For my days are completed: [The days] of which my mother told me. Moreover, my days are completed, for I am already eighty-four years old. When will I raise up twelve tribes? This is what he [meant when he] said, “that I may come to her.” Now, isn’t it true that even the most degenerate person would not say this? But he (Jacob) meant [that he intended] to beget generations. — [from Gen. Rabbah 70:18]

22 And Laban gathered together all the men of the place, and made a feast. 23 And it came to pass in the evening, that he took Leah his daughter, and brought her to him; and he went in unto her. 24 And Laban gave Zilpah his handmaid unto his daughter Leah for a handmaid. 25 And it came to pass in the morning that, behold, it was Leah; and he said to Laban: 'What is this thou hast done unto me? did not I serve with thee for Rachel? wherefore then hast thou beguiled me?' 26 And Laban said: 'It is not so done in our place, to give the younger before the first-born. 27 Fulfil the week of this one, and we will give thee the other also for the service which thou shalt serve with me yet seven other years.'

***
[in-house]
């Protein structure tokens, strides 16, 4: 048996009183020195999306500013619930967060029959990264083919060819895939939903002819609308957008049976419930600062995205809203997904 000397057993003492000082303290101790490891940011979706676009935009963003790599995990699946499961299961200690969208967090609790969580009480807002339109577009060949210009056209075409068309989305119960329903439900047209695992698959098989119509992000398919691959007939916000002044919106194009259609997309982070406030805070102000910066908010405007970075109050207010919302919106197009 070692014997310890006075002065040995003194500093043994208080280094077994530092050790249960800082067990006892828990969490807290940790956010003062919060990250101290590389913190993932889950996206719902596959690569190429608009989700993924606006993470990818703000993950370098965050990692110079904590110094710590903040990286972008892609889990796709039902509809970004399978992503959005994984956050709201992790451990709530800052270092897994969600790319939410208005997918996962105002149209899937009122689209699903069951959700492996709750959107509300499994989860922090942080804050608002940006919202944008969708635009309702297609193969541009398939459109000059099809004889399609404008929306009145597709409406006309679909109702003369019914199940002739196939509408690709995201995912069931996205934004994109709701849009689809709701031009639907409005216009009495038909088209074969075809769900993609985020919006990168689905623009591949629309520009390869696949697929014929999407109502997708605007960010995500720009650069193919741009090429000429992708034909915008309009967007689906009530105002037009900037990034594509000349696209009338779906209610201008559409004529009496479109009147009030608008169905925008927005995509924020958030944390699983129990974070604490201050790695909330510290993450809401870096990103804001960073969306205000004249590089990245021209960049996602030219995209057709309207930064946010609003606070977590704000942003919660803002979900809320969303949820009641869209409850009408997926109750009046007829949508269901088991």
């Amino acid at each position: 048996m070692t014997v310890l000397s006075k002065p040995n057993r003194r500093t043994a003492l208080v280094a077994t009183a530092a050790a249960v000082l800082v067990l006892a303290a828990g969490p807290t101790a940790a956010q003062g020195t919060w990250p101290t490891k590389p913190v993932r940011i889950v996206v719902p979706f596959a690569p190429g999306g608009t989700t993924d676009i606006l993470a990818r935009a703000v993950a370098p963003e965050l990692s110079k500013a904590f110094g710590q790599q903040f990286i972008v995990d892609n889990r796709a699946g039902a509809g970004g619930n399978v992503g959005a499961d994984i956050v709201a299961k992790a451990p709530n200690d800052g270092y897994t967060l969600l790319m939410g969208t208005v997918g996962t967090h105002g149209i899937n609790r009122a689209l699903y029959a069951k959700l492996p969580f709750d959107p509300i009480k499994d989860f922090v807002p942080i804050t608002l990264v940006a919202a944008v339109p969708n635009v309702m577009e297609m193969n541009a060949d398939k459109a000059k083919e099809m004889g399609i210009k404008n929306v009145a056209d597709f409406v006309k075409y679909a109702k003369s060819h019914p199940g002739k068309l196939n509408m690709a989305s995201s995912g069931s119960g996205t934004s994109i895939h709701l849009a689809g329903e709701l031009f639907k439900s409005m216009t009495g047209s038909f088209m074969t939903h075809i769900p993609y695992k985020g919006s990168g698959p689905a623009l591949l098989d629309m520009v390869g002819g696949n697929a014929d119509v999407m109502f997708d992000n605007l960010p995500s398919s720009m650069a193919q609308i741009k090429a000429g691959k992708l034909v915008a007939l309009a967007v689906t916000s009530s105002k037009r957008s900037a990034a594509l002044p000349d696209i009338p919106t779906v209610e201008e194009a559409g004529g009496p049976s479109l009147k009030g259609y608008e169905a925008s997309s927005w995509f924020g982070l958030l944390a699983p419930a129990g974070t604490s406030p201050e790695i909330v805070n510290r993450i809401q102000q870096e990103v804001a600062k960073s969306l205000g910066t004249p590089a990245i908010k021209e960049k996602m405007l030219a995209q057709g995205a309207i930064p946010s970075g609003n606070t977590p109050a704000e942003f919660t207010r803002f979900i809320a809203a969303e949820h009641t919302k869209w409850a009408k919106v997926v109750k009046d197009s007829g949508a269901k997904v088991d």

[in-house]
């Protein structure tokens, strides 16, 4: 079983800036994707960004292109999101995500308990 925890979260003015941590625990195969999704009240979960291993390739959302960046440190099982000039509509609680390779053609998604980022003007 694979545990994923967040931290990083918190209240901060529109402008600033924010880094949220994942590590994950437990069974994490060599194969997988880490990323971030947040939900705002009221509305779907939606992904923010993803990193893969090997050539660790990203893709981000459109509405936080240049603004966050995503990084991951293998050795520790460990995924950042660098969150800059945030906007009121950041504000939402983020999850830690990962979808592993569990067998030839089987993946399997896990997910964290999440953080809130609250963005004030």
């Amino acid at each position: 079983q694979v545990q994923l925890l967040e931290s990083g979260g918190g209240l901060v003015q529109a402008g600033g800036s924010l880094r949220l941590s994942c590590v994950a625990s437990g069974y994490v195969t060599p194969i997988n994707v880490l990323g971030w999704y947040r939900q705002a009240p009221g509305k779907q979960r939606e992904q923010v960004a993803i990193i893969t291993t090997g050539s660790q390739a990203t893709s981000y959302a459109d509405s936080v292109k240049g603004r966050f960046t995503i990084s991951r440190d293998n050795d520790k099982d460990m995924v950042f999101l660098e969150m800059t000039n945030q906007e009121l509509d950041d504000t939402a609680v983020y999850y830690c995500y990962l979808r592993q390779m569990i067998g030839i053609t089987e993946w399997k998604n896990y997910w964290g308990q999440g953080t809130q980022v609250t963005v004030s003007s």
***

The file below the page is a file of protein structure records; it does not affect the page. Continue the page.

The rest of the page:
This time he gave Rachel to Yacov in one week without playing games so that there would be no divorce. Also the family and friends were there for another week of celebrations.

28 And Jacob did so, and fulfilled her week; and he gave him Rachel his daughter to wife. 29 And Laban gave to Rachel his daughter Bilhah his handmaid to be her handmaid.

From a man who hand nothing before the age of 84, he now has two wives and later on the servant girls will be his wives too.

30 And he went in also unto Rachel, and he loved Rachel more than Leah, and served with him yet seven other years.

Now he is stuck with Lavan another 7 years.

…30:25 And it came to pass, when Rachel had borne Joseph, that Jacob said unto Laban: 'Send me away, that I may go unto mine own place, and to my country. 26 Give me my wives and my children for whom I have served thee, and let me go; for thou know my service wherewith I have served thee.'